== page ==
Neuroendocrine integration of nutritional signals on reproduction

    1. Greg M Anderson
    1. Centre for Neuroendocrinology and Department of Anatomy, University of Otago School of Medical Sciences, Dunedin, New Zealand
    1. Correspondence should be addressed to M C Evans; Email: maggie.evans{at}


    Reproductive function in mammals is energetically costly and therefore tightly regulated by nutritional status. To enable this integration of metabolic and reproductive function, information regarding peripheral nutritional status must be relayed centrally to the gonadotropin-releasing hormone (GNRH) neurons that drive reproductive function. The metabolically relevant hormones leptin, insulin and ghrelin have been identified as key mediators of this ‘metabolic control of fertility’. However, the neural circuitry through which they act to exert their control over GNRH drive remains incompletely understood. With the advent of Cre-LoxP technology, it has become possible to perform targeted gene-deletion and gene-rescue experiments and thus test the functional requirement and sufficiency, respectively, of discrete hormone–neuron signaling pathways in the metabolic control of reproductive function. This review discusses the findings from these investigations, and attempts to put them in context with what is known from clinical situations and wild-type animal models. What emerges from this discussion is clear evidence that the integration of nutritional signals on reproduction is complex and highly redundant, and therefore, surprisingly difficult to perturb. Consequently, the deletion of individual hormone–neuron signaling pathways often fails to cause reproductive phenotypes, despite strong evidence that the targeted pathway plays a role under normal physiological conditions. Although transgenic studies rarely reveal a critical role for discrete signaling pathways, they nevertheless prove to be a good strategy for identifying whether a targeted pathway is absolutely required, critically involved, sufficient or dispensable in the metabolic control of fertility.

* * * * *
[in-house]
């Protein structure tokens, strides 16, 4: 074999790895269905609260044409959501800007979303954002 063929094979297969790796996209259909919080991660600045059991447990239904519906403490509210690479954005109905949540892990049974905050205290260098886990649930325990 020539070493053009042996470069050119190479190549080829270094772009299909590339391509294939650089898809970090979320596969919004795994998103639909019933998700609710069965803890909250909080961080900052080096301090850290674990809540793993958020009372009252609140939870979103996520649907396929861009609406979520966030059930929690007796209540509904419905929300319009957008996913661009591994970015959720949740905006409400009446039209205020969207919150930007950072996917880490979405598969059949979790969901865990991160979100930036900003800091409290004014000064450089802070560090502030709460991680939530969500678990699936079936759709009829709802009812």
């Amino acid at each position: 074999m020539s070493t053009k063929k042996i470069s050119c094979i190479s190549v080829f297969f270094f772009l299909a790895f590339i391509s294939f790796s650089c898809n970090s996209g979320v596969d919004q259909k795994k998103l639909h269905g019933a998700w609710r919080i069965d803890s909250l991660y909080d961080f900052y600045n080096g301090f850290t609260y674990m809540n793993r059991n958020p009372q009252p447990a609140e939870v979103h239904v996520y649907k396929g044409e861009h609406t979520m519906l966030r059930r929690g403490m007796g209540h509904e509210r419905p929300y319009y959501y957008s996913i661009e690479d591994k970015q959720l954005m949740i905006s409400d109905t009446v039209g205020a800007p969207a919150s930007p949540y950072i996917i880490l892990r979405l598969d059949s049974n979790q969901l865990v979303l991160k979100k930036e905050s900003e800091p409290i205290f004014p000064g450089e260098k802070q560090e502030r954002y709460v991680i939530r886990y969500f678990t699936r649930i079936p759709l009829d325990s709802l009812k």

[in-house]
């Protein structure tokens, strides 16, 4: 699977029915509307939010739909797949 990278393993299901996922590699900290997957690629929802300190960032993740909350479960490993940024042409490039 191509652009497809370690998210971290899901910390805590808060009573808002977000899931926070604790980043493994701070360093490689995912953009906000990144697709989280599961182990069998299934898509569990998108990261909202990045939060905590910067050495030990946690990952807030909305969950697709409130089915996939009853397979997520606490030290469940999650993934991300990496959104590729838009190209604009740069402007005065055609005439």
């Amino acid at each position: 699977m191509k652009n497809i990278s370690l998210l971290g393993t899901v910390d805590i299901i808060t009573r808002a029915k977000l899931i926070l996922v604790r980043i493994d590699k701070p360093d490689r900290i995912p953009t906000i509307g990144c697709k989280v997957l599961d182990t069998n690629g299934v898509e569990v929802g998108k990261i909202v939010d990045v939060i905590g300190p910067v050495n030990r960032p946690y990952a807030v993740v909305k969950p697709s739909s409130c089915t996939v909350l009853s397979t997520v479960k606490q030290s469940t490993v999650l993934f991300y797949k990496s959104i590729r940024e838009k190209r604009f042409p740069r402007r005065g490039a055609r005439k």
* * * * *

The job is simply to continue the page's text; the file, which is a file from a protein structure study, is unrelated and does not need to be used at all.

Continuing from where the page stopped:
• Received 23 December 2016
    • Accepted 5 January 2017
    • Made available online as an Accepted Preprint 5 January 2017
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